Introduction

Cells undergoing apoptosis display a number of morphological changes, including chromatin condensation, cytoplasmic shrinkage, membrane blebbing, and the formation of apoptotic bodies (1). These morphological changes are accompanied by structural changes within the cell, such as the reorganization of actin, nuclear lamin cleavage, fragmentation of DNA, and "flipping" of the phospholipid phosphatidylserine from the interior leaflet of the plasma membrane to the exterior of the cell (2-5).

Many of the morphological and structural changes that occur in apoptotic cells are a result of caspase-mediated cleavage of cellular targets (6-8). Caspases are a class of cysteine proteases that function in the immune system and during apoptosis. In mammals, caspase activity is regulated by upstream signaling pathways, which induce either the oligomerization of caspases or the release of cytochrome-c from the mitochondria into the cytosol (7,9,10). Cytoplasmic cytochrome-c then activates the apoptosome, a multiprotein complex including pro-caspases. The genome sequence of Drosophila has revealed fly homologs for most components of the mammalian cell death machinery. In addition, genetic studies have uncovered three novel cell death activators: reaper, hid, and grim (11-13).

Cell death occurs normally in diverse developmental processes in Droso-phila, including the formation of the embryonic nervous system, the destruction of larval tissues during metamorphosis, the morphogenesis of the eye, and the generation of eggs in the ovary (14-17). Additionally, cells die ectopically in response to developmental abnormalities and environmental stimuli, such as X-rays (15). Expression of cell death genes in Drosophila can be visualized in

From: Methods in Molecular Biology, vol. 247: Drosophila Cytogenetics Protocols Edited by: D. S. Henderson © Humana Press Inc., Totowa, NJ

many tissues by whole-mount RNA in situ hybridization or immunocytochemis-try. In particular, the expression pattern of reaper closely reflects the pattern of cell death during development and can be detected by in situ hybridization or expression of a reaper-lacZ transgene (11,17-23). Antibodies have been described for some of the cell death proteins, including Hid, Thread, cytochrome-c, and nuclear lamins, which are caspase substrates (16,24-28). The antibody CM1, which recognizes mammalian caspases-3 and -7, has also been shown to label dying cells in Drosophila (29,30). The detection of macrophages is correlated with the amount of cell death, and macrophages can be visualized by antibodies such as those against Peroxidasin and Croquemort (15,31-34). In addition to studying cell death in the intact fly, several Drosophila cell lines exist that can be subjected to the same analysis as mammalian cell lines (34,35).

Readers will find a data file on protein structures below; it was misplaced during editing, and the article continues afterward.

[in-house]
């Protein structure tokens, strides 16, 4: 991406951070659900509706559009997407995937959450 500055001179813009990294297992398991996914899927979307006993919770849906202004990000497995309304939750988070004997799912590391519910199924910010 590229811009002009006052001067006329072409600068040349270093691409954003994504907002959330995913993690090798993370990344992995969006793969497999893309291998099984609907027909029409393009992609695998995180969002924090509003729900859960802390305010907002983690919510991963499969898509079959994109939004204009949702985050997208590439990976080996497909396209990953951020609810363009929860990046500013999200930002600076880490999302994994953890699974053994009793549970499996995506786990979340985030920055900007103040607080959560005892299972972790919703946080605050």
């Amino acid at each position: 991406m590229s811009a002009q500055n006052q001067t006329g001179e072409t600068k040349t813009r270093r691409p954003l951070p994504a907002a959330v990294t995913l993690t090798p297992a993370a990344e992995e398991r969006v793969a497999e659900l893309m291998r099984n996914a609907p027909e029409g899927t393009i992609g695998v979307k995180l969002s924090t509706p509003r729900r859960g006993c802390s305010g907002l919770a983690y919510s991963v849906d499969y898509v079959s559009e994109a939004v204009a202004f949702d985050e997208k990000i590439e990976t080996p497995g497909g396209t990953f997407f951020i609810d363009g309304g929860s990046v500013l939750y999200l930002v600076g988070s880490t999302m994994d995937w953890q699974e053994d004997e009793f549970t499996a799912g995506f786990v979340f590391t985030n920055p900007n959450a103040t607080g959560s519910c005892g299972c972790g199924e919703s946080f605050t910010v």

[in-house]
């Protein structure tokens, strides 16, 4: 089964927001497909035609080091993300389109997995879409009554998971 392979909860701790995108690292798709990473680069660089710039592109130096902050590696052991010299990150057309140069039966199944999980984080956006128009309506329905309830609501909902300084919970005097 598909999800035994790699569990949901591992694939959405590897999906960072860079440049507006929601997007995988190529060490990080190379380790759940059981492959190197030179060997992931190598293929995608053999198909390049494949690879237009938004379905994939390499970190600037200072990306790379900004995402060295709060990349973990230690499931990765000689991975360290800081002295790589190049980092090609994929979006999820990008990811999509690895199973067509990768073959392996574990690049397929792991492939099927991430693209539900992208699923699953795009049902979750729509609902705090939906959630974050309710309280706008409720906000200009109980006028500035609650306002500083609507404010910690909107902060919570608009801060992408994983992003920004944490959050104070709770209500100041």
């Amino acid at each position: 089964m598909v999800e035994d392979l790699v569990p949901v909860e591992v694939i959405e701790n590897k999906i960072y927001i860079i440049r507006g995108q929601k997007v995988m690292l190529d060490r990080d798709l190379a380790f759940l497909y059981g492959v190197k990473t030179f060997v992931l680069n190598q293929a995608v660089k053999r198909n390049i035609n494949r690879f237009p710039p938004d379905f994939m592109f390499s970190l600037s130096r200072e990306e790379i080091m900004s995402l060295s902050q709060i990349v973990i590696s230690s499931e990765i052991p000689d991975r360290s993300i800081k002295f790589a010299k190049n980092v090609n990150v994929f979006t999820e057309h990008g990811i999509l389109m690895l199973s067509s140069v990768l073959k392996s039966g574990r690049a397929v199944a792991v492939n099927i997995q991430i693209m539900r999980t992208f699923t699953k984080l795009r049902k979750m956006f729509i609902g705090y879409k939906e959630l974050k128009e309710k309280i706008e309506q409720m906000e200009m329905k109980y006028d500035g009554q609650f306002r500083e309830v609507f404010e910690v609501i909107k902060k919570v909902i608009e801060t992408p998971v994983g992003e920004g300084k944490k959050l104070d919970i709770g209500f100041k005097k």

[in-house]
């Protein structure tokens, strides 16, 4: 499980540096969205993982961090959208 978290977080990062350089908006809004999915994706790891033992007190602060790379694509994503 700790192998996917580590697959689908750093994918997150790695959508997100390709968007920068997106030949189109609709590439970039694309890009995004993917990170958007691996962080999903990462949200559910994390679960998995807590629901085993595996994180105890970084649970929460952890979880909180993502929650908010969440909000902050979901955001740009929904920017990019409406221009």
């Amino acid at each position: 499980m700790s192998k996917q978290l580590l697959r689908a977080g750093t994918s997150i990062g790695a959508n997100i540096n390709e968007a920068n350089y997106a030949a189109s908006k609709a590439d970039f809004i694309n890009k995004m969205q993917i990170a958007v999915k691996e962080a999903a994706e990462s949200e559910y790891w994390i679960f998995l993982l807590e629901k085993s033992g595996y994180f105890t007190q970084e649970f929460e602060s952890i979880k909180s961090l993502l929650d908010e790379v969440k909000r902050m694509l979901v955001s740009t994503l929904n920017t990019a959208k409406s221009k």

Apoptosis can be visualized in Drosophila using a number of standard cell biological techniques, such as staining with propidium iodide or 4',6-diamidino-2-phenylindole (DAPI), which label condensed apoptotic nuclei more intensely than healthy nuclei. Condensed chromatin and other morphological changes of apoptotic cells can also be seen with transmission electron microscopy (15,34,36). In this chapter, we describe three methods specifically used for the detection of apoptosis in a variety of tissues. The TUNEL (terminal deoxy-nucleotidyl transferase-mediated dUTP nick end labeling) technique labels cells with fragmented DNA by the incorporation of labeled nucleotides into 3'OH DNA ends (37). Acridine orange is one of several vital dyes that stain apoptotic cells selectively (15). Annexin V binds tightly to phosphatidylserine, and in unfixed cells, it will only bind to phosphatidylserine that has been flipped to the cell surface (38,39). This property allows Annexin V to function as a specific label for apoptotic cells, and it is often the earliest detectable change in cells undergoing apoptosis.

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